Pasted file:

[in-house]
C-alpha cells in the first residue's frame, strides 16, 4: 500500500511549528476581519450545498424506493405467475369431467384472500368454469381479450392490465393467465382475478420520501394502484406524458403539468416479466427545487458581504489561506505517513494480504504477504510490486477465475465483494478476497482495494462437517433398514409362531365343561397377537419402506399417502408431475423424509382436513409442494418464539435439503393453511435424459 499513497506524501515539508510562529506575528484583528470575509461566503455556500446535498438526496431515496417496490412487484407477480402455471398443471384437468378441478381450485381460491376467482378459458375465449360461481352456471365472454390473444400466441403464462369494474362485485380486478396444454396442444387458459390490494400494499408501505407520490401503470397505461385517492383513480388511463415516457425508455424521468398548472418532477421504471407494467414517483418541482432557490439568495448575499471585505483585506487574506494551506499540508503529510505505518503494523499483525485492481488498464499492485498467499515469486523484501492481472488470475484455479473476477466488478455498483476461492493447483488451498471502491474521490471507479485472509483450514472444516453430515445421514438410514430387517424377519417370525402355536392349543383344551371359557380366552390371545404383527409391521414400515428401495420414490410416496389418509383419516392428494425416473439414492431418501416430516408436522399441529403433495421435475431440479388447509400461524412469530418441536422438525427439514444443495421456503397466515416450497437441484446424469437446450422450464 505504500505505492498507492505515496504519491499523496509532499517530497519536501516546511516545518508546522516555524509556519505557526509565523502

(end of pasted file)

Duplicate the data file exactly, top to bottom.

[in-house]
C-alpha cells in the first residue's frame, strides 16, 4: 500500500511549528476581519450545498424506493405467475369431467384472500368454469381479450392490465393467465382475478420520501394502484406524458403539468416479466427545487458581504489561506505517513494480504504477504510490486477465475465483494478476497482495494462437517433398514409362531365343561397377537419402506399417502408431475423424509382436513409442494418464539435439503393453511435424459 499513497506524501515539508510562529506575528484583528470575509461566503455556500446535498438526496431515496417496490412487484407477480402455471398443471384437468378441478381450485381460491376467482378459458375465449360461481352456471365472454390473444400466441403464462369494474362485485380486478396444454396442444387458459390490494400494499408501505407520490401503470397505461385517492383513480388511463415516457425508455424521468398548472418532477421504471407494467414517483418541482432557490439568495448575499471585505483585506487574506494551506499540508503529510505505518503494523499483525485492481488498464499492485498467499515469486523484501492481472488470475484455479473476477466488478455498483476461492493447483488451498471502491474521490471507479485472509483450514472444516453430515445421514438410514430387517424377519417370525402355536392349543383344551371359557380366552390371545404383527409391521414400515428401495420414490410416496389418509383419516392428494425416473439414492431418501416430516408436522399441529403433495421435475431440479388447509400461524412469530418441536422438525427439514444443495421456503397466515416450497437441484446424469437446450422450464 505504500505505492498507492505515496504519491499523496509532499517530497519536501516546511516545518508546522516555524509556519505557526509565523502